This month, our class became the fifth to graduate from Tufts University’s School of Medicine and Maine Medical Center’s Maine Track Program. The program was developed out of a growing need to recruit doctors to practice primary care in rural Maine. Over the course of our four years, we got the chance to learn and practice alongside some of Maine’s most talented and committed physicians in places such as Portland, Skowhegan, Norway, Farmington, Bar Harbor, Damariscotta and Lewiston.

We couldn’t have asked for a better experience in learning the ropes of medicine. We are proud to report that a full third of our class chose to stay in Maine for their residency. Of the rest, many hope and plan to return to Maine when they’ve completed their training.

As we plan our future, we’re faced with deciding where we will practice as doctors. Here’s a short list of factors that are important to us: choosing places where we can have the biggest impact, given our specialties and populations we wish to serve; the communities we hope to settle down in, with special attention to their school systems; and proximity to family, as many of us are originally from Maine.

Here’s what hasn’t risen to the top of our list of concerns: contributing an extra 3 percent of any taxable income over $200,000 to ensure that Maine has the resources to fully fund our public schools.

It’s perplexing and frustrating to see doctors being tossed around as political footballs in the debate over Maine’s biennial budget this year. We’ve heard Gov. Paul LePage say time and time again that droves of doctors are going to leave our state because of Question 2, which was passed by voters last November to ensure steady funding for public education in Maine.

It’s perplexing because as far as we know, doctors are highly supportive of public education. We, the undersigned, were proud to support Question 2. It’s frustrating because we are going into the medical profession to help people, and our decisions about where we will practice are not based on tax policy. If lawmakers are truly concerned about the shortage of doctors in our state, they would do well to study the success of the Maine Track Program and support initiatives like it.


It’s worth noting that many doctors who practice primary care – pediatrics, family medicine, internal medicine and the like – earn under $200,000 a year. But for the sake of this discussion, let’s suppose a doctor earning a salary of $250,000 has to pay a 3 percent surcharge: She or he would contribute an additional $1,500 in taxes each year that will fund classroom education. Likewise, a doctor earning $300,000 would contribute an extra $3,000. Contrary to the governor’s argument, we do not believe such sums would drive doctors away from Maine.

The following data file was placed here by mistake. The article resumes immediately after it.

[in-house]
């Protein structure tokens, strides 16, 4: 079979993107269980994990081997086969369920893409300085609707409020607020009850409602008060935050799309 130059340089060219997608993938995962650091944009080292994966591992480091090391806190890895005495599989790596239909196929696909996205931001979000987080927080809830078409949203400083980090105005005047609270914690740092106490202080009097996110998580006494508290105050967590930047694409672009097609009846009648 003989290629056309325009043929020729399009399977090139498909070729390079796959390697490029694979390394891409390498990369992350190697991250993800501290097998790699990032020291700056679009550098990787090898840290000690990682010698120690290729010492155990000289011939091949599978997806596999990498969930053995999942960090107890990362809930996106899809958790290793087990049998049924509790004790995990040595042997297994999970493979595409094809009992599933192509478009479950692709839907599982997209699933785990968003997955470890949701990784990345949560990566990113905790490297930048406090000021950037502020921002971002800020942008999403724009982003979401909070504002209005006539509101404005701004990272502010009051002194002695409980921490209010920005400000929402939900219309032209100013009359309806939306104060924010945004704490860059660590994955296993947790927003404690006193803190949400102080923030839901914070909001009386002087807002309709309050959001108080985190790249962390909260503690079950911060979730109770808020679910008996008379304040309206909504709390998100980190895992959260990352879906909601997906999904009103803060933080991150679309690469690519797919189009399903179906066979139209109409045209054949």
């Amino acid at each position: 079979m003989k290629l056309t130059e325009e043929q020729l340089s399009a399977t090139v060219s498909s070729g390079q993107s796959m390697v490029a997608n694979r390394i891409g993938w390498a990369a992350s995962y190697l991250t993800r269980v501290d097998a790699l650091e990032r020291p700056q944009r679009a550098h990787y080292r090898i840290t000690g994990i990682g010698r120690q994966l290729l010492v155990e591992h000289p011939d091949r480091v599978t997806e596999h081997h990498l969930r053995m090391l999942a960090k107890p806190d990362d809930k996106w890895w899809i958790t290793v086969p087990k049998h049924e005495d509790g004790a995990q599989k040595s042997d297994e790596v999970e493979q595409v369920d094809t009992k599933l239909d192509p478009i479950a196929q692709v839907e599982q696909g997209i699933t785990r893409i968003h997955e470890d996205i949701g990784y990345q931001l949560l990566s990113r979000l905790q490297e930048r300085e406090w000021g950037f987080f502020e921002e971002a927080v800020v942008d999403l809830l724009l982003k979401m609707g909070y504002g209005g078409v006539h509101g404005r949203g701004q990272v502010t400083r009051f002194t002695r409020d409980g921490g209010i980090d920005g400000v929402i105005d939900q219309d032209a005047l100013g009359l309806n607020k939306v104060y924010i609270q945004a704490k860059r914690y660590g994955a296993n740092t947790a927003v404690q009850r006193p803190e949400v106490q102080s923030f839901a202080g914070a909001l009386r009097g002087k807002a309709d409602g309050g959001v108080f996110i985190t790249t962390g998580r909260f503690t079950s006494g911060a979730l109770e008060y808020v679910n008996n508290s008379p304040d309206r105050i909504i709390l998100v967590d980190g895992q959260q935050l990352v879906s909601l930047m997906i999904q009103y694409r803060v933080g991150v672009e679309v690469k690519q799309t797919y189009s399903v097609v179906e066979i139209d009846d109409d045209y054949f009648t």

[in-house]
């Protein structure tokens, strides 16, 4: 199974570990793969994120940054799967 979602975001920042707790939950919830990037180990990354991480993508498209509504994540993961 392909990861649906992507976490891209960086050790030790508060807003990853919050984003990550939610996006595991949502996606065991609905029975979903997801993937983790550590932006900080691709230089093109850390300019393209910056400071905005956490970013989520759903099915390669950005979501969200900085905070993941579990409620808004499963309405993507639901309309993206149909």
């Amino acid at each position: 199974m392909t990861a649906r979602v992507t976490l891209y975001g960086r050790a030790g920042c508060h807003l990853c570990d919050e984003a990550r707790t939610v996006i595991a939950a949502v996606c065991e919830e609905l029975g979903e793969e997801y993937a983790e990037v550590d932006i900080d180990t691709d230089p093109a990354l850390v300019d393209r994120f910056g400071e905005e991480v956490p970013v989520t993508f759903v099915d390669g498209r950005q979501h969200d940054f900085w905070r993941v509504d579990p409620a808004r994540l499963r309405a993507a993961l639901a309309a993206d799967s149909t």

As doctors, we have been trained to treat people, not symptoms. Rather than administer medicine in a reductionist way, we strive to understand the full picture of a person’s health. In this case, reducing the complexity of what drives somebody’s decision about where they choose to live, practice medicine, raise a family and be part of a community to a tax surcharge for education is overly simplistic and likely misses the mark altogether.

As members of the Tufts University School of Medicine Maine Track Class of 2017 – Kyle Deerwester, M.D. candidate 2018; Louis Eubank, M.D.; Catherine Ezzio, M.D.; Christin Folker, M.D.; Astrid Gleaton, M.D.; Molly Hallweaver, M.D.; Nicketti Handy, M.D.; Erica Hidu, M.D.; Julia Jacobs, M.D.; Leigh Johnson, M.D.; Anna Jorgensen, M.D.; Jay Larmon, M.D.; Jennifer MacDowell, M.D.; Lauren Manning, M.D.; Elizabeth McClure, M.D.; Taieri McKenzie, M.D.; Jasmine Mikami, M.D.; Emily Niemi Holden, M.D.; Miranda Rogers, M.D.; Johanna Salay, M.D.; Emily Sangillo, M.D.; Karl Santiago, M.D.; Kayleigh Sullivan, M.D.; Emily Serrell, M.D. candidate 2018; Conor Walsh, M.D.; Brian Wasser, M.D.; Chris Welter, M.D.; Winsor Wesson, M.D.; and Paul Yannopoulos, M.D. – we are so proud that we learned to be doctors in Maine.

We hope that many more children receive high-quality education in Maine and go on to become doctors and practice here. We urge lawmakers to pass a budget that fully funds our schools and upholds the will of the voters.


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